Roger Federer, with just a few tweets, has stirred up the debate around the merger of ATP and WTA once again. Within minutes of him tweeting, it was backed by the likes of Rafa Nadal, Simona Halep, Garbine Muguruza, and the revolutionary behind the WTA herself- Billie Jean King. Nick Kyrgios, though, has clearly stated it would a mistake to merge the two governing bodies. So what does a potential merger mean for tennis and in particular the ATP?
Around 2002, ATP wanted to explore the idea of a merger, when the WTA was extremely popular during the peak of the Williams sisters. The times have changed now. ATP has more popular stars than the WTA and is more profitable as things stand. A potential merger would benefit the WTA more. And that in itself makes for a complicated foundation.
Tennis, like other sports, will take a major hit financially due to the pandemic. The authorities have already started working on a relief package in order to help the lower-ranked players. So ATP might be rather reluctant for a merger in these difficult times. A combined product may not only see its profits being shared, but the lower-ranked players may also vary the reduced prize money in order to incorporate the female athletes too.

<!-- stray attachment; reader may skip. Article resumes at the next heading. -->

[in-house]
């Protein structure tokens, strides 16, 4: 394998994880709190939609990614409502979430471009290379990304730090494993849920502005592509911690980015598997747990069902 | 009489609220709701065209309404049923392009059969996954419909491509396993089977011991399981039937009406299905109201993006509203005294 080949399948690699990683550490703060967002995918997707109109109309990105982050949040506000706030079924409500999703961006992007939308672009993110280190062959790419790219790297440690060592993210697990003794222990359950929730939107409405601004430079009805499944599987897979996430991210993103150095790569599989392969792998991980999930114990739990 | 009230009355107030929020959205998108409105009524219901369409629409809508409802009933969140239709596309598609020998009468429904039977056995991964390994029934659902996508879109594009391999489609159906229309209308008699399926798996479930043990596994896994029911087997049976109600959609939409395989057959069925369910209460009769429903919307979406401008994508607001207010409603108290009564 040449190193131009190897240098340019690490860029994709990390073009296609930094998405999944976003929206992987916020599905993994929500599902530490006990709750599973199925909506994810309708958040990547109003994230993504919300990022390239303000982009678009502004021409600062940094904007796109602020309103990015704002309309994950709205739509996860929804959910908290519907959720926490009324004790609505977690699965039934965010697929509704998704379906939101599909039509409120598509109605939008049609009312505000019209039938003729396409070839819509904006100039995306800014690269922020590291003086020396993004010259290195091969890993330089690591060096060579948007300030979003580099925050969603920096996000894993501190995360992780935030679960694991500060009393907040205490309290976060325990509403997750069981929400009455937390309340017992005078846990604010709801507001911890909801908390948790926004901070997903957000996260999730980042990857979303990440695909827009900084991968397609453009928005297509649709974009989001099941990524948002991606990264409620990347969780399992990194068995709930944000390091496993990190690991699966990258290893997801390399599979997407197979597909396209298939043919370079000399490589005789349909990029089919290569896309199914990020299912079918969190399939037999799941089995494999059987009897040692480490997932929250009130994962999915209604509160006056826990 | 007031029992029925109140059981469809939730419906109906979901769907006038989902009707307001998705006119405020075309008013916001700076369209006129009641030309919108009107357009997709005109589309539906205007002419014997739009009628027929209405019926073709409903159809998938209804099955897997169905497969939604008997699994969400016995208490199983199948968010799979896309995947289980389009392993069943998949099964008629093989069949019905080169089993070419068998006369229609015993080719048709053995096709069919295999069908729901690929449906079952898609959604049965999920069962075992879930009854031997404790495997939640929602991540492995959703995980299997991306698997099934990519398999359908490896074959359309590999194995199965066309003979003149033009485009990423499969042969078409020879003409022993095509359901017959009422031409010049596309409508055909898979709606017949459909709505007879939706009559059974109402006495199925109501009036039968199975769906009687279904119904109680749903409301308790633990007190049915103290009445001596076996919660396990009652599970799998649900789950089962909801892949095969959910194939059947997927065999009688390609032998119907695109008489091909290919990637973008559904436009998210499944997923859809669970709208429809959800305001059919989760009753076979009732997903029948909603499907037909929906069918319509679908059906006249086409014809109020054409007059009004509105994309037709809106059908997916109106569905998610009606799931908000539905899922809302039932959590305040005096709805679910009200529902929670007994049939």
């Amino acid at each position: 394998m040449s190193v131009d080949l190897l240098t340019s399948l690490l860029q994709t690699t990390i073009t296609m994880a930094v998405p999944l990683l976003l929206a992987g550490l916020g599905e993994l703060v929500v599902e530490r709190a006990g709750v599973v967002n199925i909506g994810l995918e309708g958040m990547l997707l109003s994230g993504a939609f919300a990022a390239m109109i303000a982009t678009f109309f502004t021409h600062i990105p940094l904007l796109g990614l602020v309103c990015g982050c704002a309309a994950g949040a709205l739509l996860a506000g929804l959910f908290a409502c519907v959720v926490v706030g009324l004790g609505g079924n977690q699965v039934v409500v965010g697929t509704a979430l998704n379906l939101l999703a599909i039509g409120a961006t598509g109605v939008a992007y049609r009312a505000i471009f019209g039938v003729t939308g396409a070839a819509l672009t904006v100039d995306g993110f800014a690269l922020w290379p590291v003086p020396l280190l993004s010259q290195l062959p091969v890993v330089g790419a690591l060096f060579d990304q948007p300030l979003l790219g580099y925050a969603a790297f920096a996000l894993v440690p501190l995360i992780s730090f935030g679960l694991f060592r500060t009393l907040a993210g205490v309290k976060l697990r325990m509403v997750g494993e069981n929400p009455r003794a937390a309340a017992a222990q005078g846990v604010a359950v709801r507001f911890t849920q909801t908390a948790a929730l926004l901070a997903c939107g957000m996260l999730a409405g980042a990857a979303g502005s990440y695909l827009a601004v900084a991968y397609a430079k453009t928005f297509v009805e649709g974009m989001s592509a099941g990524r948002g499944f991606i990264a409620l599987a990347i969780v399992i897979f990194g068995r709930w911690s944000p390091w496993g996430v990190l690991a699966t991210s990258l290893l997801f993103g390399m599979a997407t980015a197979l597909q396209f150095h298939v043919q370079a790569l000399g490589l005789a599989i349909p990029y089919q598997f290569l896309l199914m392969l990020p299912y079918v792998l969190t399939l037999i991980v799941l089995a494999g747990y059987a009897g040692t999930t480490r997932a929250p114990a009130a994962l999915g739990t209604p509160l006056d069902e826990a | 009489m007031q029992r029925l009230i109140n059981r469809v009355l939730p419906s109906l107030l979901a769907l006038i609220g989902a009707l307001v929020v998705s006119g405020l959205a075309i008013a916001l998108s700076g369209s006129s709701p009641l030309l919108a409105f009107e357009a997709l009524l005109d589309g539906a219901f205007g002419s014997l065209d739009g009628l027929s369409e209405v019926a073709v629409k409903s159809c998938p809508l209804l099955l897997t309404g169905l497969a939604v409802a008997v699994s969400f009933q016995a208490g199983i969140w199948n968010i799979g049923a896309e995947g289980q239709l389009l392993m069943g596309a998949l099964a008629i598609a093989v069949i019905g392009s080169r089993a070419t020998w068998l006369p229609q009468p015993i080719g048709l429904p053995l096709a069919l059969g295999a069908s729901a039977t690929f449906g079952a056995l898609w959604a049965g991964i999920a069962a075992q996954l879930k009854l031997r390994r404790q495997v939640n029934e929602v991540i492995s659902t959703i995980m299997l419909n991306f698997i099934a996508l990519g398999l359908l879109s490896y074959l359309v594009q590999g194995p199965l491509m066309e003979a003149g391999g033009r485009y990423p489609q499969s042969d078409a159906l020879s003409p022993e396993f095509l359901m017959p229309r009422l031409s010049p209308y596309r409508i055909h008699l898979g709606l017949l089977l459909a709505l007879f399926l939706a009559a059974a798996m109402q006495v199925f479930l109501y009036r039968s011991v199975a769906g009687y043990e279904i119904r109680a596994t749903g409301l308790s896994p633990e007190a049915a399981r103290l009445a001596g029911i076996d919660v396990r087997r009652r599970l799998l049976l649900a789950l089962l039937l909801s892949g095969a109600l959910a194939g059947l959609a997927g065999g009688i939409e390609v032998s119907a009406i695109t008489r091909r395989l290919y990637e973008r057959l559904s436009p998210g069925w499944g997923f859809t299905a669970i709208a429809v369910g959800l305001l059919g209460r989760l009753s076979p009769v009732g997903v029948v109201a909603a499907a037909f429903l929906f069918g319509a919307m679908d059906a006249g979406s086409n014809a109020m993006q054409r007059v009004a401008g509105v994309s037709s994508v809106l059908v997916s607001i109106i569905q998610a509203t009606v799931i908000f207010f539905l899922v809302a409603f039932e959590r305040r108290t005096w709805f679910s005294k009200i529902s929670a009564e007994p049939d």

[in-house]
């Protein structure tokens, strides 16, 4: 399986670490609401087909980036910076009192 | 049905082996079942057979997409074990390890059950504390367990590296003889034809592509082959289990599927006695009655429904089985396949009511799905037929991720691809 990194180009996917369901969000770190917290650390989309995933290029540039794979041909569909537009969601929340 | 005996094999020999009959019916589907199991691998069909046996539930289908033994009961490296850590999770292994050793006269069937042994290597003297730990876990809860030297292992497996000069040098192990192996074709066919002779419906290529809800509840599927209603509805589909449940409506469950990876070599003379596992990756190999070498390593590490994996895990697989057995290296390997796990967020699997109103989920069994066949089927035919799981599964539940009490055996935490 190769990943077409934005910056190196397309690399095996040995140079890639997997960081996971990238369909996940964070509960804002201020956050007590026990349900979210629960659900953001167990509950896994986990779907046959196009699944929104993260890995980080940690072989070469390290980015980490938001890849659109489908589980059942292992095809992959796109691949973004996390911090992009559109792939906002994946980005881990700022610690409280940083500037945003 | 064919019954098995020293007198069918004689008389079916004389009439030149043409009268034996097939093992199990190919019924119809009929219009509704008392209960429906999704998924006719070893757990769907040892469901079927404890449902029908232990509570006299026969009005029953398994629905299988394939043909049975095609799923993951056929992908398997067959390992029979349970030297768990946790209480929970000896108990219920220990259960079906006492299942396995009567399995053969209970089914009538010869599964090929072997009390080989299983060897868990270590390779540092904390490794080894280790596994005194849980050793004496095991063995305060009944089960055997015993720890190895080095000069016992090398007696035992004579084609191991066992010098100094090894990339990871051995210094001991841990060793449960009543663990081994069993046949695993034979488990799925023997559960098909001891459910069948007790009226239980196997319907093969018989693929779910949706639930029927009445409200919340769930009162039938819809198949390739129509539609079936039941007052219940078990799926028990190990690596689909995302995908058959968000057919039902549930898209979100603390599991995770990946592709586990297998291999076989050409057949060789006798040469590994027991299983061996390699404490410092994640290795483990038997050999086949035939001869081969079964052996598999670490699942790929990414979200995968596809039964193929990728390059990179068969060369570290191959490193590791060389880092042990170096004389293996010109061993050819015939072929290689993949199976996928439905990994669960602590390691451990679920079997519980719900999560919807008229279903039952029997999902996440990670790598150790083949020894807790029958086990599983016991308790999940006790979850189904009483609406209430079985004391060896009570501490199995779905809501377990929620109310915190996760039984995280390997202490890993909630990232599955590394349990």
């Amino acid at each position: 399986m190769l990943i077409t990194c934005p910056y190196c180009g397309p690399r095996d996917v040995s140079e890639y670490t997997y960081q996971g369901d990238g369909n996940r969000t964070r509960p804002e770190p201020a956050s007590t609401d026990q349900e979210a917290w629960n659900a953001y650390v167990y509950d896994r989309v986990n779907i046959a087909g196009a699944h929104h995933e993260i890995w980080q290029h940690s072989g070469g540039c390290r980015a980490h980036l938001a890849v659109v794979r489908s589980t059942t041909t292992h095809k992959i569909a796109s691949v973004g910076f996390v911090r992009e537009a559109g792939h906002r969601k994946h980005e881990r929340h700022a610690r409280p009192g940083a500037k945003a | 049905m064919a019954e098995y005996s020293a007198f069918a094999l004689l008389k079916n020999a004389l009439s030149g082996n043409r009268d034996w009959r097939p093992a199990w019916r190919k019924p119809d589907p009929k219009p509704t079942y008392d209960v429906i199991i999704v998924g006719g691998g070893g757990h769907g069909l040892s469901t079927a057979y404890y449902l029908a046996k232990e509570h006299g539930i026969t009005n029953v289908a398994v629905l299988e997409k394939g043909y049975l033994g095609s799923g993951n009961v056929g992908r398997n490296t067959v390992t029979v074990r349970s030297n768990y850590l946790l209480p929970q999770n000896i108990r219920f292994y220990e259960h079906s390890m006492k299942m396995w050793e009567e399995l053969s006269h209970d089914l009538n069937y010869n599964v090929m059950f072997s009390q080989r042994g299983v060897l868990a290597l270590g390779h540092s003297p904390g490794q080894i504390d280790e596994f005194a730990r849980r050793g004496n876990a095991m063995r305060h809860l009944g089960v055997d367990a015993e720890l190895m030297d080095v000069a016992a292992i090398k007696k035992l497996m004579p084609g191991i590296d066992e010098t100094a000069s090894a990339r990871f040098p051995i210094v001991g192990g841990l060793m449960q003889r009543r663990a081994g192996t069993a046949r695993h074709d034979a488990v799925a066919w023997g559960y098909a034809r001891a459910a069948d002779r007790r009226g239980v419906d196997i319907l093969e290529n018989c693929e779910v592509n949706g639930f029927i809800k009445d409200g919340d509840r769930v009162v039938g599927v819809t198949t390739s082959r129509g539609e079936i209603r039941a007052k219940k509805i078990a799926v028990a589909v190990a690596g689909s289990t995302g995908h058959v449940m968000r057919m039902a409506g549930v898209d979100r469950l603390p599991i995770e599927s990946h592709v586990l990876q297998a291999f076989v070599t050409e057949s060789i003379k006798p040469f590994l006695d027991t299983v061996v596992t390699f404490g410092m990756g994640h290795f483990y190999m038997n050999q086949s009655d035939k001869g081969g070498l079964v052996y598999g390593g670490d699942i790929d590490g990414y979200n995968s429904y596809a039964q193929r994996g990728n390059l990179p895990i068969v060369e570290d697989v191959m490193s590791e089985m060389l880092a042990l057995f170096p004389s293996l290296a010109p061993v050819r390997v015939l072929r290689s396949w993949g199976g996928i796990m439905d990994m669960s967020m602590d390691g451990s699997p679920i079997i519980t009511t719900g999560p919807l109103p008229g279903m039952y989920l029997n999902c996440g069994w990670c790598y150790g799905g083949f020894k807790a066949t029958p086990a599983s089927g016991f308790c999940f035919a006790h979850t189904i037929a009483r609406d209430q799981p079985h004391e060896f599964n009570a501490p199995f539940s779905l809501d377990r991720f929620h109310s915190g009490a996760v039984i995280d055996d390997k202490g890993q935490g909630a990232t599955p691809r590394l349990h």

ATP bags in more sponsors, better broadcast deals and will likely have to split it out in case of a merger.
“Businesses will change if they believe it will be better for themselves so it would have to be better for both sides. So a case would have to be presented demonstrating that it’s economically beneficial to form one entity.”, said ATP president Chris Kermode. Chances of ATP financially benefiting from this, given the current world situation, are slim.
ATP will also have to share the TV broadcast time slots that are currently heavily skewed in its favor, thanks to the more popular stars. The autonomy it enjoys currently, vis-a-vis certain rules like no on court coaching may also need to be reconsidered.
Tennis also has multiple stakeholders- ATP, WTA, ITF, Grand Slam Board, and any kind of merger will most likely cost both ATP and WTA quite a bit. A sport already predicted to be one of the last to return to normalcy can do without this idea as of now.
On the upside, since negotiations will become easier, there might be an upsurge in marketing value, better access to fans through easier telecast options, thus driving the combined revenue. The power of both sexes can be used to penetrate tennis through newer audiences.
But having said all this, a business model will only look to make such a drastic change when it feels the change would benefit it more than the status quo. And ATP will have a hard time finding solid reasons for the merger. Especially while the Big 3 are still around. They are more profitable and popular. And the post Corona world will most likely focus on getting back to track financially especially- rather than going forward with a complicated merger.
Watches tennis, cricket and football. Mostly tennis.